Gloria Cano, Lawyer

Re: Gloria Cano, Lawyer

To: Dra. Nelly Calderon Navarro, Attorney General

From: Charles B. Davison, Member of LRWC

Date: 2004-11-17

I am writing to you at this time concerning the case of Gloria Cano, who is a lawyer with the Asociacion Pro Derechos Humanos who has recently received death threats which appear to be linked directly to her work and role as legal counsel.

We understand that on October 20, 2004 Ms. Cano received a telephone threat in which the caller referred to being in jail and said that Ms. Cano would “be reunited with the ‘terrorist’ in hell.” In light of the recent work being undertaken by Ms. Cano and APRODEH, there is reason to believe that this threat arose from their efforts to achieve justice in the case of three persons killed after a hostage taking at the residence of the Japanese Ambassador in 1997. After the end of the siege, three of the apparent hostage takers were found dead, apparently having been shot after surrendering to the authorities. Three high-ranking intelligence officials have been in custody for the last 18 months but are apparently going to be released soon as they have not yet been tried for their alleged involvement in the deaths. In the circumstances, there is reason to believe that the threat against Ms. Cano may have originated with these three prisoners, or their supporters.

While Ms. Cano has filed a complaint about the October 20 threat with the Attorney General’s Office, the matter has not yet been investigated. We understand that in the past, in similar situations, threats against APRODEH or members of this organization – and a January 2003 assault upon Ms. Cano herself – have not been investigated by the authorities, either.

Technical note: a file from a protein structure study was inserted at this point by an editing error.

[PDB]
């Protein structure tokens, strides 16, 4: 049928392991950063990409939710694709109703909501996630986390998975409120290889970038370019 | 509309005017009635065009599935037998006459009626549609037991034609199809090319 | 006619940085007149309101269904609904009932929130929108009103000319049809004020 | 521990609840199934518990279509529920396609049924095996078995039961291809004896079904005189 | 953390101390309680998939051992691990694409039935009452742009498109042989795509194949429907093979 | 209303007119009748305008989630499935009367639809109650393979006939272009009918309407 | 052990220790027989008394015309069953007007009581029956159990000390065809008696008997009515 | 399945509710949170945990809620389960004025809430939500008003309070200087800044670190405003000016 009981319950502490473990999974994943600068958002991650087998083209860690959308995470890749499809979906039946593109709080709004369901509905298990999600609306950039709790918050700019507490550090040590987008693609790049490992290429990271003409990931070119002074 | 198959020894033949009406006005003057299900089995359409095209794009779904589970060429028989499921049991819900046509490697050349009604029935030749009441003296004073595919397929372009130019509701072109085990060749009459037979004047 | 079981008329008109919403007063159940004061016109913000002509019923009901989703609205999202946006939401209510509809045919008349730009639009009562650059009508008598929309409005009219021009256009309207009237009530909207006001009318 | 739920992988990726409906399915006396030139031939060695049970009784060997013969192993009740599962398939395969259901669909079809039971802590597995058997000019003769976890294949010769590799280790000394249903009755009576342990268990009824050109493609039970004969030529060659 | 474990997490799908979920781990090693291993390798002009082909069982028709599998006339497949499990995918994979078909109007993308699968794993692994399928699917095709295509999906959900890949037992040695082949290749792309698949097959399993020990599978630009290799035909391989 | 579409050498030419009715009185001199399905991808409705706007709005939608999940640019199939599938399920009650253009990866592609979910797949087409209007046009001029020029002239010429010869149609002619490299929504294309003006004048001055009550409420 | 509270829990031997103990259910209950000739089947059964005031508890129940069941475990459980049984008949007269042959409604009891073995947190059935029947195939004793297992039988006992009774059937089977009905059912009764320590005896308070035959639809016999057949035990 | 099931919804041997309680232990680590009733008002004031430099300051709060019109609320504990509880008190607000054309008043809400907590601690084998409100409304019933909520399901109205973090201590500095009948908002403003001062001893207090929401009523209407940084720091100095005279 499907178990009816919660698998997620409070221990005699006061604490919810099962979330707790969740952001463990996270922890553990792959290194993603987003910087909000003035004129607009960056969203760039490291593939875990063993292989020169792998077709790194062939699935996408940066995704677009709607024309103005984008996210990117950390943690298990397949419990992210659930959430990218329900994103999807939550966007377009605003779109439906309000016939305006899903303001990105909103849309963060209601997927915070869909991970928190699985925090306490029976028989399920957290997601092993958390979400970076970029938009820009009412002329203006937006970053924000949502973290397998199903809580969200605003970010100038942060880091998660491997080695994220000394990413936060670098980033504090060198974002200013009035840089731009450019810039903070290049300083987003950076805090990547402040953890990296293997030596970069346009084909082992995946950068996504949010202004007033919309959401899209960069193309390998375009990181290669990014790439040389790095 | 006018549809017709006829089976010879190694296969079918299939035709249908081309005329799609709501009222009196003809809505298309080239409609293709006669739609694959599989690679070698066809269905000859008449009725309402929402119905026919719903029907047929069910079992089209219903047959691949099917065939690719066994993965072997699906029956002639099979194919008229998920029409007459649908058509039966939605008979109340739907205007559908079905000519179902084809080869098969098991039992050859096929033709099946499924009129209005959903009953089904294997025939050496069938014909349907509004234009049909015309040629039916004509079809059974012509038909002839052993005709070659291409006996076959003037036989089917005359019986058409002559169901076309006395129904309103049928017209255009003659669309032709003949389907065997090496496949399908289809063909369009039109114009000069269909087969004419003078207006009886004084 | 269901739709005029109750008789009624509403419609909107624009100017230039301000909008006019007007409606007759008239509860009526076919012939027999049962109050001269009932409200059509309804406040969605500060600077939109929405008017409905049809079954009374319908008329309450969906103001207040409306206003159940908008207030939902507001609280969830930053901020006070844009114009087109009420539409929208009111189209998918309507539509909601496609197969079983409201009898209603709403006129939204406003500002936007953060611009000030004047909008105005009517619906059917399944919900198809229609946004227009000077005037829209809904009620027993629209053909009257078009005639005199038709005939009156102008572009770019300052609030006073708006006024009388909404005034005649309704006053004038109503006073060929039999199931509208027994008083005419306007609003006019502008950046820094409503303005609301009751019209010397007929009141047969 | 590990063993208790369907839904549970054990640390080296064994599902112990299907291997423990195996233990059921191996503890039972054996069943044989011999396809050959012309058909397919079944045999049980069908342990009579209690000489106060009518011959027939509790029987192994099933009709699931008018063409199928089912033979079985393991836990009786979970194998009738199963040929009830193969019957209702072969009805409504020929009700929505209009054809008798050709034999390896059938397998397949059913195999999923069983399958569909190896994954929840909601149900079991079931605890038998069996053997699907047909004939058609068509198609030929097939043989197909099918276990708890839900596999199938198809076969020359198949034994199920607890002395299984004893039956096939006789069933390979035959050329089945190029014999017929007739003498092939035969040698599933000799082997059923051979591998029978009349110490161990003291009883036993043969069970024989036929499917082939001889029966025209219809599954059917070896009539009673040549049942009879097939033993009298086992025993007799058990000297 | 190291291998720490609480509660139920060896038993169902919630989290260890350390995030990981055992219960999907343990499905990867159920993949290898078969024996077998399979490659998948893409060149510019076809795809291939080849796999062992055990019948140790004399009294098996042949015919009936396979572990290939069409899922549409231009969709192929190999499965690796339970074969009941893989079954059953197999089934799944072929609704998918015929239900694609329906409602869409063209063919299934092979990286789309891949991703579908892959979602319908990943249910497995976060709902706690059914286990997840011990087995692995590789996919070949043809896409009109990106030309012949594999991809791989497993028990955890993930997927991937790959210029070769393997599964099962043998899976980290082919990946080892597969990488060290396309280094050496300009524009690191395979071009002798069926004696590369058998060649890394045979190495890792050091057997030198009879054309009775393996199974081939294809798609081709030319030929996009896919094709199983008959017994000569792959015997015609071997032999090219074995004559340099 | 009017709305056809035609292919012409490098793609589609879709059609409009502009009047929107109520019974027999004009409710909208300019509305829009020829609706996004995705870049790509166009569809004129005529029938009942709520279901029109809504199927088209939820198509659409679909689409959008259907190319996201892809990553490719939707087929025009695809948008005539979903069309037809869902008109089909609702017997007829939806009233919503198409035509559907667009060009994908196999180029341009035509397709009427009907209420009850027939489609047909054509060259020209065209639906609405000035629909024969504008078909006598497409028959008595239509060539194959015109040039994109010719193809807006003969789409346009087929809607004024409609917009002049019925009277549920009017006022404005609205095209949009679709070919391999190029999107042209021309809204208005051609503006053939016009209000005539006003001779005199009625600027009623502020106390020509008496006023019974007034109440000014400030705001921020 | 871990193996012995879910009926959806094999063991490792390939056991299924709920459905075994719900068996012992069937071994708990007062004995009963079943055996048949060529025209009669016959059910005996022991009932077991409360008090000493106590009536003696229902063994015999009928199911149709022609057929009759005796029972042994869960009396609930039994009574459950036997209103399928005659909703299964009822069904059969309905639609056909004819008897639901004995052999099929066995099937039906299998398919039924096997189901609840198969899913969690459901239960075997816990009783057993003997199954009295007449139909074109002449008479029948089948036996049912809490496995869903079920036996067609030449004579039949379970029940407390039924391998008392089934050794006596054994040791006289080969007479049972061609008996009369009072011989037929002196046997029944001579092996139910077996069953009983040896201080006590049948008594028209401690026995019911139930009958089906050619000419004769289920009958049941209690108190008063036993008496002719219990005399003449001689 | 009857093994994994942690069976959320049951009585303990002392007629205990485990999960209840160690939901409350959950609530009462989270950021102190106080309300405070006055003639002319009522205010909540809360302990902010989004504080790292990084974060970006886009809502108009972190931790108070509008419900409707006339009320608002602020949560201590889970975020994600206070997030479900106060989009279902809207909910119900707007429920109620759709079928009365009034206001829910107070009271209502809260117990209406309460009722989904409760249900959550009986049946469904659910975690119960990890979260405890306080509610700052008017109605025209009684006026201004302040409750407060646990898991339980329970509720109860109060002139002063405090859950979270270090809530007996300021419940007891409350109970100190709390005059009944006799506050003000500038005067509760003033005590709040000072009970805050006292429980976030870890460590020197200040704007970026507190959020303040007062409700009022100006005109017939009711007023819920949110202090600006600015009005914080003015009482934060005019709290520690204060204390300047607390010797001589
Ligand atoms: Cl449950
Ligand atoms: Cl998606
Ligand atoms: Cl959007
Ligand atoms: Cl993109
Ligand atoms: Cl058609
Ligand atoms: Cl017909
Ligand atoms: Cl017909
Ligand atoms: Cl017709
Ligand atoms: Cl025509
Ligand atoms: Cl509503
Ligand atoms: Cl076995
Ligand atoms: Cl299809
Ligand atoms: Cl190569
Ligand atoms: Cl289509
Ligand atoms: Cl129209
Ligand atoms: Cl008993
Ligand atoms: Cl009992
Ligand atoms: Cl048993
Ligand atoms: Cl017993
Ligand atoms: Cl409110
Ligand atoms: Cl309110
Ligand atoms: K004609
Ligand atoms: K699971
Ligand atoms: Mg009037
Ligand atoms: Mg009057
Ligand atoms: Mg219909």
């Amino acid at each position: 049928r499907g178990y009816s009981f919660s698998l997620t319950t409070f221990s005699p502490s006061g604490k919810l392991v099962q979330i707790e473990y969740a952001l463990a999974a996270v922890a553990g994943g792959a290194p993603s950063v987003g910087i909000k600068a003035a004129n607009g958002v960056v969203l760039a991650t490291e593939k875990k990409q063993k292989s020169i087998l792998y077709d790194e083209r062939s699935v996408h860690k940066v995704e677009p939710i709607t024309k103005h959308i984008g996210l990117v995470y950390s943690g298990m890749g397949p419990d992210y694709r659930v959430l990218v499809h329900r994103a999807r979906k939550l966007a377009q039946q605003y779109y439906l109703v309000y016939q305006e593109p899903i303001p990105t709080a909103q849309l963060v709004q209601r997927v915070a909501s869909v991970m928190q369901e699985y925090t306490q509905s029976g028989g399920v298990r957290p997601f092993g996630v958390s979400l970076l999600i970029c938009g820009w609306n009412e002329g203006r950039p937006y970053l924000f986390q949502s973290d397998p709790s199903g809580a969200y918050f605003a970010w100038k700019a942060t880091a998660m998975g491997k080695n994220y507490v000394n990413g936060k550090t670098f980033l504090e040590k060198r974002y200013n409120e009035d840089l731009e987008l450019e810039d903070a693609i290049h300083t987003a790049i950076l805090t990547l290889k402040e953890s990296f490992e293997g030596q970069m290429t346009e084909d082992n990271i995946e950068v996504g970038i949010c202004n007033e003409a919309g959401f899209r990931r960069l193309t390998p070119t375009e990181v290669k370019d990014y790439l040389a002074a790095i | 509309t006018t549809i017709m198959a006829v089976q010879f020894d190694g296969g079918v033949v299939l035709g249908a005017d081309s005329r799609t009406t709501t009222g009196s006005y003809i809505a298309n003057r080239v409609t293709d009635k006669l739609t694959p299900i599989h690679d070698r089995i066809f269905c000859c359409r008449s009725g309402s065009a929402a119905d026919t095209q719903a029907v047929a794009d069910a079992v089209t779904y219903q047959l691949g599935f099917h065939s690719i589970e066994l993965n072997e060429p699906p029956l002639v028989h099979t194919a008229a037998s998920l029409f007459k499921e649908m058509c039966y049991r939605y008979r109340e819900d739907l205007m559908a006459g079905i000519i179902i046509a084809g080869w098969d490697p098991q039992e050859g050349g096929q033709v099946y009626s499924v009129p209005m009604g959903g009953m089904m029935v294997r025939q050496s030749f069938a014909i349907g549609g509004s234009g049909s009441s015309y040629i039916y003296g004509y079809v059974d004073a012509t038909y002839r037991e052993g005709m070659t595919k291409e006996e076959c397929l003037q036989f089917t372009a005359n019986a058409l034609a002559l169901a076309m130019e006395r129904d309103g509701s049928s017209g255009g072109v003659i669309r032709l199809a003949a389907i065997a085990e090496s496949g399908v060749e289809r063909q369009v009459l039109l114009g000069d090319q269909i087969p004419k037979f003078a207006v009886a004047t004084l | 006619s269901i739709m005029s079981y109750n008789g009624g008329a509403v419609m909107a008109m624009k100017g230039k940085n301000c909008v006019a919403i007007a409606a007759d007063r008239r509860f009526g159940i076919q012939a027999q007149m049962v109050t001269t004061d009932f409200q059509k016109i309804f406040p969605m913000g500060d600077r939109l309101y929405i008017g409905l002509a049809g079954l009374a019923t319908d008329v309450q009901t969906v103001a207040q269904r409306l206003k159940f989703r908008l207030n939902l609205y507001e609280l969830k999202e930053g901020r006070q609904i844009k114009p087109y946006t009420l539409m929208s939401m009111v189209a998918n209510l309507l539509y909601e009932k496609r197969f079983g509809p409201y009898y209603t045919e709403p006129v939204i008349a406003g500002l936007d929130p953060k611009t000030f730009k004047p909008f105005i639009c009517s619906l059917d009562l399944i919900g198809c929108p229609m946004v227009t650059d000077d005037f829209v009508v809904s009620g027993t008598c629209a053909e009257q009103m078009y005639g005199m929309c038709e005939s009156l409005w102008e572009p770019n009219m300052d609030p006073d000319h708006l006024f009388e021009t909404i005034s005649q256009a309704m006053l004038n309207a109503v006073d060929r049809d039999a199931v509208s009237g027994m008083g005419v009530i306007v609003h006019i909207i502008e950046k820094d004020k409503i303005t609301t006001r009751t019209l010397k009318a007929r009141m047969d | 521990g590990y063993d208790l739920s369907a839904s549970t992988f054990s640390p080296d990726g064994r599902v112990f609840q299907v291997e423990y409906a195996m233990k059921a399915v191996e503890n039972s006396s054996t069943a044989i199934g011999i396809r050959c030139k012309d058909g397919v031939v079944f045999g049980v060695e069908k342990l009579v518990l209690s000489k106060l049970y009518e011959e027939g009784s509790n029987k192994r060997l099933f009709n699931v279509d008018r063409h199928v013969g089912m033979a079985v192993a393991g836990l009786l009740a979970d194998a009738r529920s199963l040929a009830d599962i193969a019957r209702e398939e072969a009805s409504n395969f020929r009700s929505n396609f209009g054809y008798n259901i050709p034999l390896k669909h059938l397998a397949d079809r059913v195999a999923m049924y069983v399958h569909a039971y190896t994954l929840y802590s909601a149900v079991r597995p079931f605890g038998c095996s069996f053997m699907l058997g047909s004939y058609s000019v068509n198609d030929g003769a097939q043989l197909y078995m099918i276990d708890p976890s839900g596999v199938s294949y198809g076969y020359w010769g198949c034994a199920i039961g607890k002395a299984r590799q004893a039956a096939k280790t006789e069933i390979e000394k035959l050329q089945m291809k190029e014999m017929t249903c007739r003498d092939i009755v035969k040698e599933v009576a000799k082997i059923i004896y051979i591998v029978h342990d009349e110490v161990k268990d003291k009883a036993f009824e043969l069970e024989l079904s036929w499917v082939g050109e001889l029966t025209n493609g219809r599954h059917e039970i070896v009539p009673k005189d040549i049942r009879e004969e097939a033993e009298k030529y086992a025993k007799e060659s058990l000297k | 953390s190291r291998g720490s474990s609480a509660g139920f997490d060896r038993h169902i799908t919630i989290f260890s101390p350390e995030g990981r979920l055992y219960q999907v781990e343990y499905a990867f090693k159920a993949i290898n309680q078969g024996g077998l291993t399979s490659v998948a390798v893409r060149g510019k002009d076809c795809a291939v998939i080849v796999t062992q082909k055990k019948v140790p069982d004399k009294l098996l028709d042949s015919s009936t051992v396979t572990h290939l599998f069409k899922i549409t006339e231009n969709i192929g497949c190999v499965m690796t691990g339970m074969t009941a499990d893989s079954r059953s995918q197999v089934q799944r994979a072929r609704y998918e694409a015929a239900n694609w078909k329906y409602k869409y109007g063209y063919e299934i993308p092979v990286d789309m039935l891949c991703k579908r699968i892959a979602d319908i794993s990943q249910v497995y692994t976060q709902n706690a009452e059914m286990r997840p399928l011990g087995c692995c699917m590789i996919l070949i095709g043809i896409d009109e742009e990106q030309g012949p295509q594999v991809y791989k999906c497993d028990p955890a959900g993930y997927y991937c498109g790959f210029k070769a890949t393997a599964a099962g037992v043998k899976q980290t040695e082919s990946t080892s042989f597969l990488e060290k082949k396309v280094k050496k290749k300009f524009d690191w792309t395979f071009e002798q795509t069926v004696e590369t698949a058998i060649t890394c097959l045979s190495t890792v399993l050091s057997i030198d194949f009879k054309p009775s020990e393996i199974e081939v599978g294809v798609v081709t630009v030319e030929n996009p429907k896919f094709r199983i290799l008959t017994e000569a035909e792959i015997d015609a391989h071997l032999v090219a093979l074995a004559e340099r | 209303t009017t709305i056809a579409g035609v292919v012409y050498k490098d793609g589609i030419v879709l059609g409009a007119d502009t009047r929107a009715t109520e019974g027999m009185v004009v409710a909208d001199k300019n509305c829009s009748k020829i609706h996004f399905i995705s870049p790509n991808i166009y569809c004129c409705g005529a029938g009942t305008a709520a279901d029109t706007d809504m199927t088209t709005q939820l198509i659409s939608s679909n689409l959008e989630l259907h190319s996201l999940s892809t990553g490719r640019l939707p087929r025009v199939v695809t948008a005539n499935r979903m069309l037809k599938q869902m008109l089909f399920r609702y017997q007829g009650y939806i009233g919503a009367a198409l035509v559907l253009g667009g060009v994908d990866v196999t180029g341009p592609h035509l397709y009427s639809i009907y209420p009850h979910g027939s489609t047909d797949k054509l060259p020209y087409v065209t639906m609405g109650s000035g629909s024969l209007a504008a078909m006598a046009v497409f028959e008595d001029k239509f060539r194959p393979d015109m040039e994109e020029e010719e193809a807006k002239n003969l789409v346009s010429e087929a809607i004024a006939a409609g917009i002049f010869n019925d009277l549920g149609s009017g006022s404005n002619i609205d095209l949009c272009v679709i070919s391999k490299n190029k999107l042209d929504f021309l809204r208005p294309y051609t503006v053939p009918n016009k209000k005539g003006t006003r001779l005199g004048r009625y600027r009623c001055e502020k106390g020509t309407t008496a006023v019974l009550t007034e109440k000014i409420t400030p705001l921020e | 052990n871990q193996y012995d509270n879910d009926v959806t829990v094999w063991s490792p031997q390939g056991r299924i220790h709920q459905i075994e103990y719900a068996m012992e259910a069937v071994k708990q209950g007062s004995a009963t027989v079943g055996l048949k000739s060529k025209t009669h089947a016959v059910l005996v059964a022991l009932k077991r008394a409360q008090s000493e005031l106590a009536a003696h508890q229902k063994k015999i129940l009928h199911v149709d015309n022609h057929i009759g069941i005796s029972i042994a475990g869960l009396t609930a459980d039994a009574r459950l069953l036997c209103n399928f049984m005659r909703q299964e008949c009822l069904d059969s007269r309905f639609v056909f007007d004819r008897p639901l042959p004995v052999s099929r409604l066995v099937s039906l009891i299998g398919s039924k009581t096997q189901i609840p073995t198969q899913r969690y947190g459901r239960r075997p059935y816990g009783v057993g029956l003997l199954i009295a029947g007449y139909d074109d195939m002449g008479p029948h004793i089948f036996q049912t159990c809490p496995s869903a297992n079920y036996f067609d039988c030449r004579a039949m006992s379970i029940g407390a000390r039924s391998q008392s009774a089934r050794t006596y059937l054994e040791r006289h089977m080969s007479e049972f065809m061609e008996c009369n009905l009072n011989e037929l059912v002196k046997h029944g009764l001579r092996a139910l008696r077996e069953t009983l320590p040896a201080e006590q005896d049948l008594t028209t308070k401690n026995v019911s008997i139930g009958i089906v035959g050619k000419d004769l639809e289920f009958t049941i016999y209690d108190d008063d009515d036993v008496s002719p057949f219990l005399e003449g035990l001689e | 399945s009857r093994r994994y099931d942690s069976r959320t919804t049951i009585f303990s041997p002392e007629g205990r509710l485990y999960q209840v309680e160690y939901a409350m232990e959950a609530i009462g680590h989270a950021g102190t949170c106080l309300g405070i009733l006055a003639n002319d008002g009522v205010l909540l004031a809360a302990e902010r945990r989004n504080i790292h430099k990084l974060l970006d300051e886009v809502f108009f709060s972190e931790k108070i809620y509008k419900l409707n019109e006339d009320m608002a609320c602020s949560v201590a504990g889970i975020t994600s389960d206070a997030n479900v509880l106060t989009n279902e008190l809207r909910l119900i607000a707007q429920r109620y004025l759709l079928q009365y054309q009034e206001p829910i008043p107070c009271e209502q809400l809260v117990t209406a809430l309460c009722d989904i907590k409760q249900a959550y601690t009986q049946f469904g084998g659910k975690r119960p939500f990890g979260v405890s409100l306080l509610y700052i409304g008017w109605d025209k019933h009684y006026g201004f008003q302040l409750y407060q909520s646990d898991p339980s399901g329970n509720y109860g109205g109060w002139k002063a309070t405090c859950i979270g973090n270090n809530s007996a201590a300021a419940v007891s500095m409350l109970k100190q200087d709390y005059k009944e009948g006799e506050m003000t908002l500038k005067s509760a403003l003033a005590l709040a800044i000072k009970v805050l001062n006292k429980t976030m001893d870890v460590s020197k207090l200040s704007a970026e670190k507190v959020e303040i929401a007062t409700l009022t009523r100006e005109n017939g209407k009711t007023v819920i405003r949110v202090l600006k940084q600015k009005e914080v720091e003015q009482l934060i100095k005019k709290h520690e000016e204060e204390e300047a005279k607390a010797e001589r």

In these circumstances, we respectfully call upon you to ensure that the most recent threat against Gloria Cano is fully and properly investigated, and that those who are believed to be responsible be brought to justice in accordance with standards of international law. Furthermore, we call upon you to immediately implement any necessary measures to ensure that all who work peacefully for the recognition and protection of the human rights of any person or group in Peru are protected from threats or actual acts of violence and harm. Human rights workers are entitled to carry out their work without threat of death or intimidation and the government of Peru has a positive duty to ensure that proper and effective protection is available for this purpose.